Recovering from storm damage in Mendon

MENDON, N.Y. (WHEC) — Crews have restored power in Mendon after rainy weather ripped down six poles along Boughton Hill Road.

RG&E and National Grid have fixed the power outages in Monroe County caused by the Wednesday evening storm. Our First Alert meteorologist Alex Bielfeld reported that crews have fixed many of the utility poles that got knocked down. Boughton Hill Road has reopened.

On Wednesday, a driver had to be rescued after wires fell on top of her car. It was almost like a domino effect, one power line came down and five others came down with it. Emergency crews say the driver is ok. Joe Organ, a neighbor, says this has never happened before.

When I asked him if this ever happened, he said "Never. Matter of fact I’ve never even been without electric, I mean maybe temporarily, but, not like this."

Heavy rain came and went, but left behind hefty damage in the town of Mendon. Six utility poles came crashing down.

"I’ve never even seen one down. Now there’s what four, five, Organ said, shocked.

Wires were dangling across Boughton Hill Road and West Bloomfield Road. Some landed on top of a Black SUV that got caught right in the middle when the poles fell.

First Asst. Chief Tyler Zavitz, Honeoye Falls Fire, told News10NBC, "When we arrived the vehicle was under some high tension lines."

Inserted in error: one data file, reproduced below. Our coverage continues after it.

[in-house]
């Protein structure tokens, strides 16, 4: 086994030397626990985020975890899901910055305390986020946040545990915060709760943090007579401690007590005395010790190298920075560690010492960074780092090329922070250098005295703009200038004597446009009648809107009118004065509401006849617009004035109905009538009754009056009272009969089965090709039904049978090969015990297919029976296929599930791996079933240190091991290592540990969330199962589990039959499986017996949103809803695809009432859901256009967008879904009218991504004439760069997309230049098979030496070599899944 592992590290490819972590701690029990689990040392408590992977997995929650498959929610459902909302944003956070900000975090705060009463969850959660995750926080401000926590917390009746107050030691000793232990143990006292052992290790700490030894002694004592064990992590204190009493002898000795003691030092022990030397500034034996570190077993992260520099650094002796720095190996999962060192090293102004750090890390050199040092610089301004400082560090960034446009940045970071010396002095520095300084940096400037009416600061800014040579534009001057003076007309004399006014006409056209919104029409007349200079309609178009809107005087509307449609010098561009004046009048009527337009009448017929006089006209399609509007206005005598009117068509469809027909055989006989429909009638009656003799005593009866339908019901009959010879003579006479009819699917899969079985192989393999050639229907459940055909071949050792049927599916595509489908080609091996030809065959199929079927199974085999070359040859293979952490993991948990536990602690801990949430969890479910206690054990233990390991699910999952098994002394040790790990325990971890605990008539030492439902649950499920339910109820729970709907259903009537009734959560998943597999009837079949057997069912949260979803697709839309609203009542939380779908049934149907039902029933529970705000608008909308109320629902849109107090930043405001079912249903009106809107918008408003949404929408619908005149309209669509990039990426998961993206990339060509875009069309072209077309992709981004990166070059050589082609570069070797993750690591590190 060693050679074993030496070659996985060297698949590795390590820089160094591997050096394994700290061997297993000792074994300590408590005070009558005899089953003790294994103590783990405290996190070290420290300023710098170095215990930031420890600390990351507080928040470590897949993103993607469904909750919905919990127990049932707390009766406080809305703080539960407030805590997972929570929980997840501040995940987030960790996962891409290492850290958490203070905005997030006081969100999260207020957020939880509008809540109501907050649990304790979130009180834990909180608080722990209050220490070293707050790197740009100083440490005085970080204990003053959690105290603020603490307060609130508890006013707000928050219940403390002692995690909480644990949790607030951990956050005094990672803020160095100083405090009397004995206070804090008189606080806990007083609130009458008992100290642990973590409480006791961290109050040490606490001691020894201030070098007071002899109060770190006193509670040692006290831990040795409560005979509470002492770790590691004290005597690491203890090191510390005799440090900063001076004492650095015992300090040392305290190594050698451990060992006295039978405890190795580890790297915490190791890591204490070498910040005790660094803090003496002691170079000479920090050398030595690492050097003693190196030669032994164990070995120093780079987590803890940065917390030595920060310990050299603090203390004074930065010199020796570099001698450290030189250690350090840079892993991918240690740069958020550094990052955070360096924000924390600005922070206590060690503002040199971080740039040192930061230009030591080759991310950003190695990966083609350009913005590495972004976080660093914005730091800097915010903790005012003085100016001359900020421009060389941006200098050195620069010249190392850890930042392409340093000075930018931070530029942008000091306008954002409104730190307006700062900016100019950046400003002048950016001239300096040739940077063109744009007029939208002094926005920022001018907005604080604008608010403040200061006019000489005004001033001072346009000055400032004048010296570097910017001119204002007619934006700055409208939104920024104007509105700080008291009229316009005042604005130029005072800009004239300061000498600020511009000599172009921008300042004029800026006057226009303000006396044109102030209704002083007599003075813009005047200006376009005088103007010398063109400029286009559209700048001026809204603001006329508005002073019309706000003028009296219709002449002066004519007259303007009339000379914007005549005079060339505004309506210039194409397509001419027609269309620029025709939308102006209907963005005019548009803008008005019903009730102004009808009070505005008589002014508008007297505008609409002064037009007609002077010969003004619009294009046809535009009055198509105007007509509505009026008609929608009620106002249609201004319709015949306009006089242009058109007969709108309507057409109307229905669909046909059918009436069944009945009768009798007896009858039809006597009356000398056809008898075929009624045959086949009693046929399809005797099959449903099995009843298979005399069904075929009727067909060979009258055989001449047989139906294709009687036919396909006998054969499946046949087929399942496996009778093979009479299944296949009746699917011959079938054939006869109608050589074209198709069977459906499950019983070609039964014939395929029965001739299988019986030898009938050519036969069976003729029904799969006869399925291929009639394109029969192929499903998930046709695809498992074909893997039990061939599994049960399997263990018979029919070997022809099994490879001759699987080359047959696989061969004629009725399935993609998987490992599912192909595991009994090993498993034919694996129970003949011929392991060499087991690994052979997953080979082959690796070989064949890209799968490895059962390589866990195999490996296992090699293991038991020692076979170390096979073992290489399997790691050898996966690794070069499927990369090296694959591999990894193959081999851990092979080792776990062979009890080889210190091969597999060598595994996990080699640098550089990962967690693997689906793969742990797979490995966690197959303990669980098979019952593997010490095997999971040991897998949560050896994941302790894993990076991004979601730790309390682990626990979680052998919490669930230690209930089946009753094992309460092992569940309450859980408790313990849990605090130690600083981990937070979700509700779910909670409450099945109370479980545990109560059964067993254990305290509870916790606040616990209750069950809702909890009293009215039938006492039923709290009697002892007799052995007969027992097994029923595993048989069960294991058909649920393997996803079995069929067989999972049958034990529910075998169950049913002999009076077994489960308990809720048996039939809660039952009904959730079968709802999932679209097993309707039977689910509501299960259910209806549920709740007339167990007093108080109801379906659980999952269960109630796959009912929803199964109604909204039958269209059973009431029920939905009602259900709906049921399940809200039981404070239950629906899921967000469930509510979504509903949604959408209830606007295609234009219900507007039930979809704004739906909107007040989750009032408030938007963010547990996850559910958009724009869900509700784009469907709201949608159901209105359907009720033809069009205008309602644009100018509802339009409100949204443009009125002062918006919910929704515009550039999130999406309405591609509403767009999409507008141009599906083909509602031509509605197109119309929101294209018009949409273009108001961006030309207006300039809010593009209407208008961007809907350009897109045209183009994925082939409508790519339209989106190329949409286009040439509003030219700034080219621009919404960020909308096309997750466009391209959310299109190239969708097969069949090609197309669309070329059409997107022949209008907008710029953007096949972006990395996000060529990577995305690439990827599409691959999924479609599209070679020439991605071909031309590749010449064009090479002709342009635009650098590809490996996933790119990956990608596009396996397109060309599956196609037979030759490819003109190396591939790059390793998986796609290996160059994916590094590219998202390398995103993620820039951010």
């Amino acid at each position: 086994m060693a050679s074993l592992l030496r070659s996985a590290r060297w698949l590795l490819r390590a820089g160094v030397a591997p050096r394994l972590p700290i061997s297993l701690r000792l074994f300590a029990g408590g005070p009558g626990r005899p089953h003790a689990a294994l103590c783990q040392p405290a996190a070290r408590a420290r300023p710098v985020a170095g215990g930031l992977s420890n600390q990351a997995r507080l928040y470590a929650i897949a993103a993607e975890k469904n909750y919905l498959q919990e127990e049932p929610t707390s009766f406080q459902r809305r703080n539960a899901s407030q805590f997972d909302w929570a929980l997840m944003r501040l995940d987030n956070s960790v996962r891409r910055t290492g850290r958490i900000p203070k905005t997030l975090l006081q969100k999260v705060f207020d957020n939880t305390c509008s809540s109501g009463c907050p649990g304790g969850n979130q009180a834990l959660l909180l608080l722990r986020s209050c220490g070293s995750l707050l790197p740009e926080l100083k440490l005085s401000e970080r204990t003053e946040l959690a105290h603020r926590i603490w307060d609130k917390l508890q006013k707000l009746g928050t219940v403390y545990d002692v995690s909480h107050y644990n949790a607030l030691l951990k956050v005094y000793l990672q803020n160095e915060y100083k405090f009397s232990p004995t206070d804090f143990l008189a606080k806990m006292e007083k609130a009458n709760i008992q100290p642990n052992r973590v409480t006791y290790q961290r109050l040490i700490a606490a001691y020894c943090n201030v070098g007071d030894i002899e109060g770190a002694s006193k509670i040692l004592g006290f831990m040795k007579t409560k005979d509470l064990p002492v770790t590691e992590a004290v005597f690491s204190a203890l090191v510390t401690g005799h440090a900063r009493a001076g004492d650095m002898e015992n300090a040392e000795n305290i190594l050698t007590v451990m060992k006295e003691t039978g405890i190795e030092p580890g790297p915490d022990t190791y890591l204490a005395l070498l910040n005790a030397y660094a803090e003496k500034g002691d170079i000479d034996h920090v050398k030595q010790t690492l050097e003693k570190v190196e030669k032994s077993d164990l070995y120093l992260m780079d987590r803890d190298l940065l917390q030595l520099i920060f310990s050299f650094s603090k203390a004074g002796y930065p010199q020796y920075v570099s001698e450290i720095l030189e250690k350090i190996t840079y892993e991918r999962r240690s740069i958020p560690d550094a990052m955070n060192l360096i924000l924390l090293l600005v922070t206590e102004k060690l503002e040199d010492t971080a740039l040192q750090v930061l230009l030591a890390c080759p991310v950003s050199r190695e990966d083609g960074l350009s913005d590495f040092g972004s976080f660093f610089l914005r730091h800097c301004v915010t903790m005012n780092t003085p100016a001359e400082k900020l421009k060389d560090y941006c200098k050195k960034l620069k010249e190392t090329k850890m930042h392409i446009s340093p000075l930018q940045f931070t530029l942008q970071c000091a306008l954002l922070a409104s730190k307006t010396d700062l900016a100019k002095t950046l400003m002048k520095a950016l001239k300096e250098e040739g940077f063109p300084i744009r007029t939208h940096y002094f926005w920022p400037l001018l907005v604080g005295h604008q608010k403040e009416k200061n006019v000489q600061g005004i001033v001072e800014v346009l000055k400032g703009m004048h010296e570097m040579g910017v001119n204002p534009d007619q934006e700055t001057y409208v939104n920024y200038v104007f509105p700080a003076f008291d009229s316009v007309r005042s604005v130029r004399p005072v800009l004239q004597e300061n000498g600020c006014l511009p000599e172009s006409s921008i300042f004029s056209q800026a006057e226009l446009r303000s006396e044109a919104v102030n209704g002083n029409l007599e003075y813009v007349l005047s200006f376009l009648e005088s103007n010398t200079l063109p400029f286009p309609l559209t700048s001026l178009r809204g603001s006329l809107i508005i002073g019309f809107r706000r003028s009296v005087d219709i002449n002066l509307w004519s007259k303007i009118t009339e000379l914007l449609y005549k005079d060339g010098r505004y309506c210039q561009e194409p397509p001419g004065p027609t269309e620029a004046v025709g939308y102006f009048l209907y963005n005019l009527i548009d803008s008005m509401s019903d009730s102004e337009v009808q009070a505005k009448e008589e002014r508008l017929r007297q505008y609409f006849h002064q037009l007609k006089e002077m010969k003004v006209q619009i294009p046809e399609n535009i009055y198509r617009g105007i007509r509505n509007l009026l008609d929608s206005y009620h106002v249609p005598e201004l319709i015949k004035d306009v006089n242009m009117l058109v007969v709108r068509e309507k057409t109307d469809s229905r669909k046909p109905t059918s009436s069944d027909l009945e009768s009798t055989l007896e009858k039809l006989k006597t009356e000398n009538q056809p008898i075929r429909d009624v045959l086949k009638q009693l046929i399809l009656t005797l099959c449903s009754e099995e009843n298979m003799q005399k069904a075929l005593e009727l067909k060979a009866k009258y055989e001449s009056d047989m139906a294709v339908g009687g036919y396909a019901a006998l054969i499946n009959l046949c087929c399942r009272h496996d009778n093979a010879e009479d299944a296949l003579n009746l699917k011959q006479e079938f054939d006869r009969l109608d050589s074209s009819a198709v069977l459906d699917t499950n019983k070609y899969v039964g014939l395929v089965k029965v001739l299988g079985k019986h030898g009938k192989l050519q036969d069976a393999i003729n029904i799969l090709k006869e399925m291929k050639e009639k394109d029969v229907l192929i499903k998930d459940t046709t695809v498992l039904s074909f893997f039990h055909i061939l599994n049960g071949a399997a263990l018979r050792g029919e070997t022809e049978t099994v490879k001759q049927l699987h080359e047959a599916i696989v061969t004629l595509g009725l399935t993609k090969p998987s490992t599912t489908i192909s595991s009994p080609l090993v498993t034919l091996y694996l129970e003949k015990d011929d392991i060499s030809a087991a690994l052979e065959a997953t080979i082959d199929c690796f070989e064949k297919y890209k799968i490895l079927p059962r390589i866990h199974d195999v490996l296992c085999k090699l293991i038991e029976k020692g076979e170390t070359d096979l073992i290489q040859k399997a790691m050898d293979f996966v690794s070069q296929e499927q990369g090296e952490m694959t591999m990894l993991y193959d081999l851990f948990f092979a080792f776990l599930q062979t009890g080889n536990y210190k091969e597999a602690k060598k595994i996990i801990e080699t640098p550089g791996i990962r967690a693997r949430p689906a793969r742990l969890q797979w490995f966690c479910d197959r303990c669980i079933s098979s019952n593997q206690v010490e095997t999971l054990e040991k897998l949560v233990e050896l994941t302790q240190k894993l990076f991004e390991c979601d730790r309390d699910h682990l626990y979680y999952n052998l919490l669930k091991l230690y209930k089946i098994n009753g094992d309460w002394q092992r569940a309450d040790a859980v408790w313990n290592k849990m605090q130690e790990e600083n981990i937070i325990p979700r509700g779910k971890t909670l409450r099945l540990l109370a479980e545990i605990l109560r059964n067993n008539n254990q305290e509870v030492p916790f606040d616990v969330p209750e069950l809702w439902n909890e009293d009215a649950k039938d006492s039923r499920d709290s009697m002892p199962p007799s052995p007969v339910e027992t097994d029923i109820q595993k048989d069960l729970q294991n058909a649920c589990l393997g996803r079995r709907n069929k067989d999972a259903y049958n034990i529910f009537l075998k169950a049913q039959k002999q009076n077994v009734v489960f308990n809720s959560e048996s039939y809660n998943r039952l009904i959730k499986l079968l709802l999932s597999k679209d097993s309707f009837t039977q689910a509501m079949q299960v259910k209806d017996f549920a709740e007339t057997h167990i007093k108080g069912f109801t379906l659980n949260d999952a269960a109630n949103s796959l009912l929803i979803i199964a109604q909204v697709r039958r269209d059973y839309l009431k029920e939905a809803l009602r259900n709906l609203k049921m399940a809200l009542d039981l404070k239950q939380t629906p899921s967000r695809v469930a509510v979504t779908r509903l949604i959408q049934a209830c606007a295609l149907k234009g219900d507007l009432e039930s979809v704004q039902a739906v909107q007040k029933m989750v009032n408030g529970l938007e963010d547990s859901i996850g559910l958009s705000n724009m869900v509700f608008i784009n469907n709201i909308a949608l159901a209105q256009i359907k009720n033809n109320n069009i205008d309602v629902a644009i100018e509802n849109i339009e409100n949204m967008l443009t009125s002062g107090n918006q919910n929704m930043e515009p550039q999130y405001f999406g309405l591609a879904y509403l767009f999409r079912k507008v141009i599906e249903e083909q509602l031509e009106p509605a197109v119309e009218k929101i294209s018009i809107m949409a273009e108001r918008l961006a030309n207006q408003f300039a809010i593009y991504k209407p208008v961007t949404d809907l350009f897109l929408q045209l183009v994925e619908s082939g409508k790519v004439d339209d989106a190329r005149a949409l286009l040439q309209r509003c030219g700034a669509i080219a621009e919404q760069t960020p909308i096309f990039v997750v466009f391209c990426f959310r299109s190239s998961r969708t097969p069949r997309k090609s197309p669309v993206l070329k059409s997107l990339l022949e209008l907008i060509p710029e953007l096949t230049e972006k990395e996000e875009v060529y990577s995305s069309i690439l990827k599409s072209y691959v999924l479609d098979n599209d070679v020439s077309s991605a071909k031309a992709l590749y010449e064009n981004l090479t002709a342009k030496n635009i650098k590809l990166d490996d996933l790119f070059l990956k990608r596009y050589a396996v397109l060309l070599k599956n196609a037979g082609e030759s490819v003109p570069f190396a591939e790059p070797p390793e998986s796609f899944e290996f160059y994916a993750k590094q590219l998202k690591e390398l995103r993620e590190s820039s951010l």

Fire officials say the woman was in her car with the windows up and she had turned the car off. They had to walk her through the rescue over the phone while they waited for utility crews to cut the power.

"She was as safe as she could be right where she was, it was essentially a sit-and-wait game until the electric company got here and were able to confirm the lines were de-energized and help get her out of the vehicle and get her vehicle secured," Zavitz said.

Emergency crews say scary situations like this can happen when you least expect it, so knowing what to do can save a life.

"The best advice we can give is just to stay in the vehicle, you’re well insulated in your vehicle as long as there is no imminent danger like a fire or anything that’s the advice we give, is to stay put and wait it out until we can verify that all the lines are de-energized," Zavitz added.